The only problem with making everything out of lightweight carbon fiber is the ride quality.  Generally the low-end of the all carbon bikes will sacrifice ride quality and/or stiffness in the name of just having carbon fiber.  So, you should be careful – sometimes it’s better to have a slightly heavier frame that rides nicer, rather than owning the bragging rights of an all-carbon bike!  When you move up in quality, the frame is more carefully designed and generally uses higher quality carbon fiber.  Bikes at the top end start to diverge into “plush” or “enthusiast” frames that offer more comfort at the sacrifice of overall stiffness and “racing” frames that are as light and stiff as possible.  At the very top end these qualities start to merge together again and the very best bikes are both stiff and have a nice ride quality.

The best advise is to try before you buy if possible.  Just like cars, different bikes have different ride qualities.  While you may not be able to tell much of a difference between all-carbon bike A and all-carbon bike B (contrary to what the advertising hype may have you believe!), you will certainly be able to tell the difference between aluminum bike A and all-carbon bike A!  Plus, the basic geometries of the two bikes may be significantly different.  One may have a more relaxed, upright riding position, while the other one may be designed with a bent-over stance for the hard-core racer.  (Again, much of this can be adjusted and tweaked with seat height and angle, as well as stem length and angle, so don’t get too wrapped up in the subtle details.  But if a bike feels way off from the get-go, it’s probably not the right choice…)

In the end you should buy something that feels comfortable initially, and then have it professionally fitted to you.  I went with an all-carbon Italian model, mostly because I liked the looks, as well as the idea of owning a really nice bike.  I’ll be the first one to admit, however, that it doesn’t make me any faster!  (Although it does make the fast guys wonder why the guy on the nice bike is moving so slowly as they pass me on a hill!)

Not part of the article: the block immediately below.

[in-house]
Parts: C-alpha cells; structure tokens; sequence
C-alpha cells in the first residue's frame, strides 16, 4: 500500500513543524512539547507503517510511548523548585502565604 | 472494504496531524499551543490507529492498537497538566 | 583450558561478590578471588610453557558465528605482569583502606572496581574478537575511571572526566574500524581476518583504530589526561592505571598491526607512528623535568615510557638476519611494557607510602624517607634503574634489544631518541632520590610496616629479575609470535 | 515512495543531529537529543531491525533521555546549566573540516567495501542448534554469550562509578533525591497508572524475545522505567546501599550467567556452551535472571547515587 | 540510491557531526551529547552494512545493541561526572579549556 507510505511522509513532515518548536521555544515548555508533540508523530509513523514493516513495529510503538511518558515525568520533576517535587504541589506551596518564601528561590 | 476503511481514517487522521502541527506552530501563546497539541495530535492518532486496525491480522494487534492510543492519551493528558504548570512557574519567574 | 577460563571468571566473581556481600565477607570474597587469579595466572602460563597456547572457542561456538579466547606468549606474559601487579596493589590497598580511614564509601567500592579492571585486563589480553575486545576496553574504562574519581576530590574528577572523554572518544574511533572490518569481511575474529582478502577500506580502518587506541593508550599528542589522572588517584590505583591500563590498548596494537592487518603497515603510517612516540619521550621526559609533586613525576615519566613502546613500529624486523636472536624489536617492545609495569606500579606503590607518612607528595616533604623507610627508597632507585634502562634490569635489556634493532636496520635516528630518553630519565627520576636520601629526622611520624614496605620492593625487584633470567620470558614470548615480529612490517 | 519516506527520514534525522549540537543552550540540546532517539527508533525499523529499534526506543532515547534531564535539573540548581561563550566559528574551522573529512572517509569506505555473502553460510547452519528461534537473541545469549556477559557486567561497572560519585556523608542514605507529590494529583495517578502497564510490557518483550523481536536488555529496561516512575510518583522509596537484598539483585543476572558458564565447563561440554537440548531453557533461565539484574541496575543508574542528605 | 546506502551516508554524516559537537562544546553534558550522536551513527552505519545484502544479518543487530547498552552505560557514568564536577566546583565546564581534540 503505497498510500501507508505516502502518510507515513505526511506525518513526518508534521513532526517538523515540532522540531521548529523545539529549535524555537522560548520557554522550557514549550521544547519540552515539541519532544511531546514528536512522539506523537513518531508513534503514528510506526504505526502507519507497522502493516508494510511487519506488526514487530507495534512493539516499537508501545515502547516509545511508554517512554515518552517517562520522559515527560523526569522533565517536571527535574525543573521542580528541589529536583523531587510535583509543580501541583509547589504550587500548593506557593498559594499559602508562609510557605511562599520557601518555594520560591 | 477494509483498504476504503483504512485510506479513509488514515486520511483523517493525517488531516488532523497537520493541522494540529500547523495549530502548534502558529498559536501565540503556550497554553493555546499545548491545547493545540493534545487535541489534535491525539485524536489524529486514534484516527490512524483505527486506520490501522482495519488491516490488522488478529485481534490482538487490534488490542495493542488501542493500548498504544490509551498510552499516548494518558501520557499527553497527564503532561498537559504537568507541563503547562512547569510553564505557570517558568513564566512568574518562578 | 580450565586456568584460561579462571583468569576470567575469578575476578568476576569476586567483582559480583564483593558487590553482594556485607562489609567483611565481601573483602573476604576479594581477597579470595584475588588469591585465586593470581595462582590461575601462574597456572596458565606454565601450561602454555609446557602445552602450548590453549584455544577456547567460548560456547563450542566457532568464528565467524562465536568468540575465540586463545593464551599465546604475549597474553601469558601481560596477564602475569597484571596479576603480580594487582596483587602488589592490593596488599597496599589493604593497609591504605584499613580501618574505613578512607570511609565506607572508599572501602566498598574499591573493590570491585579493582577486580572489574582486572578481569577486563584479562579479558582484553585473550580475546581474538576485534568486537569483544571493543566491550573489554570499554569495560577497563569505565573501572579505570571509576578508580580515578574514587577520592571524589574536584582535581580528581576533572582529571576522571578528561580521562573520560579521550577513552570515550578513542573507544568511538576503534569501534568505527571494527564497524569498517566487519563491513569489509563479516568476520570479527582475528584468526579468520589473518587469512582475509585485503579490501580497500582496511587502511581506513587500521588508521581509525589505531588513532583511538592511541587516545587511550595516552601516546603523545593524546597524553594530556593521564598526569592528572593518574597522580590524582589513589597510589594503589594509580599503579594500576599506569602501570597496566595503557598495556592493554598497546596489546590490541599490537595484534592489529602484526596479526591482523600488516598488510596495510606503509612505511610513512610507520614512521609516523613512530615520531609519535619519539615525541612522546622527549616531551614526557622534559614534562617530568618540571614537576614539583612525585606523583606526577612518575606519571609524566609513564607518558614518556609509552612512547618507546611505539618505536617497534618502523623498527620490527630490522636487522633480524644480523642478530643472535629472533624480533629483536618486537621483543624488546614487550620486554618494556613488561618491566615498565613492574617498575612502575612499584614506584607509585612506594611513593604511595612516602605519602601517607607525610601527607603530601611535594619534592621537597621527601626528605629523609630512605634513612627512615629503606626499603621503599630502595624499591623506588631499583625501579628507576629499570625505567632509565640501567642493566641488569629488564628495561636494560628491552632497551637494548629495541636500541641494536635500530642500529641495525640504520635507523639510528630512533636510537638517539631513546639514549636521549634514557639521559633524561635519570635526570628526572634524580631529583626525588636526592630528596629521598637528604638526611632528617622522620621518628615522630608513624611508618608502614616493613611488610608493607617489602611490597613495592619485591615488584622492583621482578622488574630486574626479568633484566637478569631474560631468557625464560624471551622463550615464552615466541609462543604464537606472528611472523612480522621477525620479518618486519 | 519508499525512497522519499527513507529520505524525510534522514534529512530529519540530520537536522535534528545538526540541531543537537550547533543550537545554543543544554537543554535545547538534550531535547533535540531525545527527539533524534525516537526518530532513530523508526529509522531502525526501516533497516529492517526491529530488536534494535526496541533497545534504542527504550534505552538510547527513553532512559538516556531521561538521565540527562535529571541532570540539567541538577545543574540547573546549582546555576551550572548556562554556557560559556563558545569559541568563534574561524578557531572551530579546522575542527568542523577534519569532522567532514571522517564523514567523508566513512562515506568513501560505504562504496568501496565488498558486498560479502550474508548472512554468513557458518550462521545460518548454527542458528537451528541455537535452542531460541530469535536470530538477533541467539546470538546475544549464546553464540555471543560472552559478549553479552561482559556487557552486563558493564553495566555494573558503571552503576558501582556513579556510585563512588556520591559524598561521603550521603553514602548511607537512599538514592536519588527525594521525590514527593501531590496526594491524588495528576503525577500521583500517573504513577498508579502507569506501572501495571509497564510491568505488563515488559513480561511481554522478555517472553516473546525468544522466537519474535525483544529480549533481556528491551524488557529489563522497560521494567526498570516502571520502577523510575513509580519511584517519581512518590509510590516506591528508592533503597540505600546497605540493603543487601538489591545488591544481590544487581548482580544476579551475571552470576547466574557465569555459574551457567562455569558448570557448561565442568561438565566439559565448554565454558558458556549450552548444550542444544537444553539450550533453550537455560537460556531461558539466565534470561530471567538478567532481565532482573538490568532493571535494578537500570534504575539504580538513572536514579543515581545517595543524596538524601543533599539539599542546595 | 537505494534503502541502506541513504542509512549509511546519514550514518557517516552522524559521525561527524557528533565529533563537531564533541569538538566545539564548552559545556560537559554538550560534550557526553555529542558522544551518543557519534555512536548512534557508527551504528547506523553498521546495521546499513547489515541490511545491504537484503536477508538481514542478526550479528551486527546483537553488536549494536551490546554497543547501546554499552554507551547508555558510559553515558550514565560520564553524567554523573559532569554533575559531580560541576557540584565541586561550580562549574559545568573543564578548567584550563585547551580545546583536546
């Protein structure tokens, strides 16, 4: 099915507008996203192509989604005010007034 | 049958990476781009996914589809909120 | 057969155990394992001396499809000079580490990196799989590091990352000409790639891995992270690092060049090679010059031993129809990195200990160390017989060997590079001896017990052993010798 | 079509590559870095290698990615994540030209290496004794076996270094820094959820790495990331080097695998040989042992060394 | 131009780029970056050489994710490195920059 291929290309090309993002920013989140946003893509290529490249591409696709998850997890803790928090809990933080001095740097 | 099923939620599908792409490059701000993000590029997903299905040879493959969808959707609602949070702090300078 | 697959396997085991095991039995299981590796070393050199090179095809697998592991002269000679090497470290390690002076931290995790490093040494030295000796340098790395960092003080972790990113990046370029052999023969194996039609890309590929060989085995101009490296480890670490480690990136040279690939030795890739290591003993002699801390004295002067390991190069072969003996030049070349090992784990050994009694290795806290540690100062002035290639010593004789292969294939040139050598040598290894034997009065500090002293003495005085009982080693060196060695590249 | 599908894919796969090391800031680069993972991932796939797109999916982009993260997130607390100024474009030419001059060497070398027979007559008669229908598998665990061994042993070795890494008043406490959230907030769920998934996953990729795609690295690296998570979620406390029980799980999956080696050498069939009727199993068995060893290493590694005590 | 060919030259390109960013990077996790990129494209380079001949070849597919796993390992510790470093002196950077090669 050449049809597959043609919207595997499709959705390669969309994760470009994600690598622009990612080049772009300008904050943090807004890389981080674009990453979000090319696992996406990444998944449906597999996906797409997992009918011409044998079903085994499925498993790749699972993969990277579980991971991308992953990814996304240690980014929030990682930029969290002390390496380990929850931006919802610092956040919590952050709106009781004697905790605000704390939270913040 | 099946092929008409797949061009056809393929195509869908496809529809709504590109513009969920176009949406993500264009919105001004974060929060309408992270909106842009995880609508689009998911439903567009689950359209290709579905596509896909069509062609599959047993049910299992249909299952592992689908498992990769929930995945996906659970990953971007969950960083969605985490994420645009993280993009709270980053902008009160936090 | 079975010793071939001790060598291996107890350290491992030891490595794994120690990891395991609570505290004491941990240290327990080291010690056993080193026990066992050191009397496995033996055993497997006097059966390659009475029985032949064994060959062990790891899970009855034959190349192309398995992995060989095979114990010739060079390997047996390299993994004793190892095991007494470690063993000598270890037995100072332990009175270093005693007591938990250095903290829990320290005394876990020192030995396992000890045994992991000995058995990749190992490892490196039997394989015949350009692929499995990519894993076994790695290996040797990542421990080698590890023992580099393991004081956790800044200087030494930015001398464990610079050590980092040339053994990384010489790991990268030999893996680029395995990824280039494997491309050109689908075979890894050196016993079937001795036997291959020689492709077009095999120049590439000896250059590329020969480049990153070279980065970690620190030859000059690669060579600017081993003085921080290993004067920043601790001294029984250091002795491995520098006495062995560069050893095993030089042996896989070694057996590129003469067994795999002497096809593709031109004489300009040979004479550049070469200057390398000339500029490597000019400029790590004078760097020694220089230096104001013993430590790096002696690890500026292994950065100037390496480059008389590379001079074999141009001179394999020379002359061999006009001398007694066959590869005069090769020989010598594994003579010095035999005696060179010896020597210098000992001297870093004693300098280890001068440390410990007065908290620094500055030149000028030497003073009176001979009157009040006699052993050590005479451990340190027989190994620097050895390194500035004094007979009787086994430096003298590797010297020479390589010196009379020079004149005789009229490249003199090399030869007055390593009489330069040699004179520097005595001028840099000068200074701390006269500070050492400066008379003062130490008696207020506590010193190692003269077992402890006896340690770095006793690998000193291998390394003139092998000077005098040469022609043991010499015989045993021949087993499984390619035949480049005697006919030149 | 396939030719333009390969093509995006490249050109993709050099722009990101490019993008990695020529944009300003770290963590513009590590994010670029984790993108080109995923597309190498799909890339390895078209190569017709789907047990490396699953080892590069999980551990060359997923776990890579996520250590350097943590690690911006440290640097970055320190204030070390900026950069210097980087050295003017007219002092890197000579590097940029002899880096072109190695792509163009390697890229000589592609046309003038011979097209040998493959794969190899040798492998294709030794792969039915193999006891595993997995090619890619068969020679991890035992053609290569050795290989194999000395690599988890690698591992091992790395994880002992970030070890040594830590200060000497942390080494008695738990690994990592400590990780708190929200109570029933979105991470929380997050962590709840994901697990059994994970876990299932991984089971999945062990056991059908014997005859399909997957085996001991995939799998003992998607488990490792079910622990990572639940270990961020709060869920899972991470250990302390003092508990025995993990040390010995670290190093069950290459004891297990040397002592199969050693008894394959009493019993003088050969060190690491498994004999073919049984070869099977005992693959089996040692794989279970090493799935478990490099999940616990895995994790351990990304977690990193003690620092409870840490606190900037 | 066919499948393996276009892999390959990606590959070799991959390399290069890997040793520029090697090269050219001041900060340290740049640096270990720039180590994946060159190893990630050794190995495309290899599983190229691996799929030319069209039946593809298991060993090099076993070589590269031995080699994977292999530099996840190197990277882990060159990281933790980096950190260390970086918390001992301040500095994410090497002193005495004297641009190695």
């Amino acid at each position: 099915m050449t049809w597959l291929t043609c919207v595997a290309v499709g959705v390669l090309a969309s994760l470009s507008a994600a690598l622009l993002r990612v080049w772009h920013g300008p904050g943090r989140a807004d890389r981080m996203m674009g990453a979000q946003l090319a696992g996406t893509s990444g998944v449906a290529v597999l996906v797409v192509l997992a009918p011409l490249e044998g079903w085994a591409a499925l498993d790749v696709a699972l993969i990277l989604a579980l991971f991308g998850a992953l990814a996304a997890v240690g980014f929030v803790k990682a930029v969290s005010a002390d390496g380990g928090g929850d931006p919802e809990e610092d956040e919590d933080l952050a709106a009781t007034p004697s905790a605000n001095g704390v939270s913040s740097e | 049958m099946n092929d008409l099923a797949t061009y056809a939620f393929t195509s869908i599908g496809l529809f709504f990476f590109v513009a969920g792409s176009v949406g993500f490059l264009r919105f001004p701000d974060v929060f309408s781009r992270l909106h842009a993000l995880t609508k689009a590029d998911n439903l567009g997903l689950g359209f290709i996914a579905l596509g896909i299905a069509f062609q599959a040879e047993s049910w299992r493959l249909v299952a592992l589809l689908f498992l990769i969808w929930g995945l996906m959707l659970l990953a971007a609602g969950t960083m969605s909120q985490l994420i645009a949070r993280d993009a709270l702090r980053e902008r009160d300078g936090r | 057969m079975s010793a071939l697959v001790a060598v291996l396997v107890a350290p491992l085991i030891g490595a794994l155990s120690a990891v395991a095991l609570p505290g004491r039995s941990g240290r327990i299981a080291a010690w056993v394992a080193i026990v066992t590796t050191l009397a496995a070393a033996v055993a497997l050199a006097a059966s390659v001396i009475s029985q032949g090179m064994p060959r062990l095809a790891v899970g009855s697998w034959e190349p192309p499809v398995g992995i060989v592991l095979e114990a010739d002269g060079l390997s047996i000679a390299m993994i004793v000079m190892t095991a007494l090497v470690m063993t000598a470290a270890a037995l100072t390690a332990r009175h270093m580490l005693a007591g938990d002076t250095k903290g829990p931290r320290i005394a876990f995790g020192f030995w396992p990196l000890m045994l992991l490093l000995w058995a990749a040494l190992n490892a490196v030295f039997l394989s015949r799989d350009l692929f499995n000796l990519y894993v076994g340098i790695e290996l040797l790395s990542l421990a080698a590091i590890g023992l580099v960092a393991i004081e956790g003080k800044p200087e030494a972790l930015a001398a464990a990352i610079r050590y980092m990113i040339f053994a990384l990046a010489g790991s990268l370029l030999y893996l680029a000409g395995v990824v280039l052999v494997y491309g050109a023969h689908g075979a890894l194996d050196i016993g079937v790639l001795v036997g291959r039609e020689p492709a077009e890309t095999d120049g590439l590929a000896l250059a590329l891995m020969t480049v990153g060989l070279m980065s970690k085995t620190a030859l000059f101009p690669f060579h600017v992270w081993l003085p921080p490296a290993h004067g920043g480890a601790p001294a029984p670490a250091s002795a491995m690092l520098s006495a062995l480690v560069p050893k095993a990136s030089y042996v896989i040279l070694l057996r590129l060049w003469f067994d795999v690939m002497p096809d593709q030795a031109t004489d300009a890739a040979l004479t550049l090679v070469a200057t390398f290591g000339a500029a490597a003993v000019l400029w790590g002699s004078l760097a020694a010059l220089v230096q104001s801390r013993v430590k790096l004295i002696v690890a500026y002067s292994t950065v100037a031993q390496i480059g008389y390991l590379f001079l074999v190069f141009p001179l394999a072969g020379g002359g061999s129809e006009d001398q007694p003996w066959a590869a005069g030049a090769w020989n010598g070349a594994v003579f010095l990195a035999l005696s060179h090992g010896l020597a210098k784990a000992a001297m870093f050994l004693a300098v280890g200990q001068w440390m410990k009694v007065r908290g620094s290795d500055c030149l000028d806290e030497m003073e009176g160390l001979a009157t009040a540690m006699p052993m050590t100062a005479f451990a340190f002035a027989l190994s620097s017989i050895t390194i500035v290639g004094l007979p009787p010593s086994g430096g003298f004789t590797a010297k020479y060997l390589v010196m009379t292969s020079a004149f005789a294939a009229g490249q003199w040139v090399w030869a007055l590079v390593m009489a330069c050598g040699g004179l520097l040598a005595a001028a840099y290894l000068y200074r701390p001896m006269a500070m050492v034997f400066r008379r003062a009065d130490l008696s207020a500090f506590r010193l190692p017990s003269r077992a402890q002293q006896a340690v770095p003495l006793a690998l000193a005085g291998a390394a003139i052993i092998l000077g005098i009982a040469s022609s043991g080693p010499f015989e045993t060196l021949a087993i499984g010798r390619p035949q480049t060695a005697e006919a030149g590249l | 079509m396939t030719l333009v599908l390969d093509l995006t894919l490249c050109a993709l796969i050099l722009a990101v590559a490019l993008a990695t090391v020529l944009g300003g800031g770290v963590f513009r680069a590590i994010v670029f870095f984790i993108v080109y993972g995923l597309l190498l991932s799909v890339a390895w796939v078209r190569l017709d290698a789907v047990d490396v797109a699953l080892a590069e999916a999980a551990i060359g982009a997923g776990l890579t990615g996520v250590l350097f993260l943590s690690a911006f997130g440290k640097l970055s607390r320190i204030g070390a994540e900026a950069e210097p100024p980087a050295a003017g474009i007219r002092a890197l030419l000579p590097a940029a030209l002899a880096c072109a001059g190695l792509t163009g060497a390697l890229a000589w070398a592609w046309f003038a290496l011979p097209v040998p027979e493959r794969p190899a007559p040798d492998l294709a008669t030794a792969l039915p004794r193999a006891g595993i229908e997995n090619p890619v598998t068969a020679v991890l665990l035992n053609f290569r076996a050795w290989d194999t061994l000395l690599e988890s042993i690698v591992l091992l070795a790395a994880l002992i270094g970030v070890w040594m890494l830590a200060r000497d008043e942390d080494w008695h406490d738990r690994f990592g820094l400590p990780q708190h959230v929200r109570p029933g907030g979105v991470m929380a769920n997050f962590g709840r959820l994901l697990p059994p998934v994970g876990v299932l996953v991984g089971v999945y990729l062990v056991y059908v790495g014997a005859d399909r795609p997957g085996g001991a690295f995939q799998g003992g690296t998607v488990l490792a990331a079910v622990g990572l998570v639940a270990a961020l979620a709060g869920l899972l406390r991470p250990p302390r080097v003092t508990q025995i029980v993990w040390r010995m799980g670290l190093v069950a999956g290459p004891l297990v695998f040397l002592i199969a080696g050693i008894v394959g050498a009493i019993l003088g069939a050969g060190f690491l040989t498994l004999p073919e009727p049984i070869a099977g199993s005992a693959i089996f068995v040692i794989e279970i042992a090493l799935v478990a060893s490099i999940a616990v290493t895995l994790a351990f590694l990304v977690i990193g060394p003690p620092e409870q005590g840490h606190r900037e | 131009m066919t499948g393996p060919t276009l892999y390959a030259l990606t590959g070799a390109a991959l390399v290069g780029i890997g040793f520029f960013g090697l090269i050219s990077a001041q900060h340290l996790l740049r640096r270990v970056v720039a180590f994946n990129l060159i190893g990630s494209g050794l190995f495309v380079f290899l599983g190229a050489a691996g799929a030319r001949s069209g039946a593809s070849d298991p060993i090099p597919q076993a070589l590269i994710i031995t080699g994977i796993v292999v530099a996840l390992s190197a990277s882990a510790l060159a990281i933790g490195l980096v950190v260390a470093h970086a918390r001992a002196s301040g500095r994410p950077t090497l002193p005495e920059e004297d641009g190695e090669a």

For more on buying a bike, please see this link for information on gruppos (gears, shifters, cranks, chains, etc)…

3 thoughts on “Bikes and frames

  1. My wife has recently shown an interest in buying a ‘serious’ bike. We’ve both managed our occasional cycle trips with basic Raleigh Hybrids bought years ago but she seems keen on upgrading to a better one as part of her (post-op) return to fitness drive. She swims and runs too.
    We’d like some advice. Your great article above is helpful but I can’t decide on the benefits of buying new from a very enthusiastic young salesman who will ‘professionally fit it’ to her – not to mention aftercare/maintainance etc with my friends advice that a much better deal can be had with the second hand market.
    We’ve looked at Urban Hybrids like the Whyte Victoria and Whyte Carnaby as she doesn’t think she’ll like drop bars. Any advice would be welcome. Thanks.

    • Hi Peter,

      Sorry for the slow reply. Maybe you’ve already made a decision, but I’ll give you my $.02 anyway, since it’s an excellent question…

      I’m a firm believer in getting the best value for your money, especially with a large purchase like a bike. Therefore buying used is an excellent idea. You can get a used bike professionally fitted just like a new one, of course. You just have to pay extra for that service (which I highly recommend, by the way), so it should be factored in to the purchase price. …That said, however, be careful on the age and mileage of a used bike. Just like used cars, things tend to wear out (tires, chains, cables – even gears), so refurbishment costs should be factored in as well. …Look for new as well. Often you can find deals on last years’ models, which start happening around this time of year.

      As for flat vs. drop bars, that’s a whole other discussion. It all depends on how serious you want to get and how far you want to ride. If the rides start getting much longer than about 15-20 miles (~25-30km), the increased efficiency and reduction in weight associated with drop bar bikes makes them a much better choice. (It’s typically more than just the bars that changes!). See if you can try a few things out before you buy. (Another benefit of a new dealer). Comfort should be high on the list of deciding factors. If you’re not comfortable, you won’t ride!

      I hope that helps. Reply back if there are follow up questions!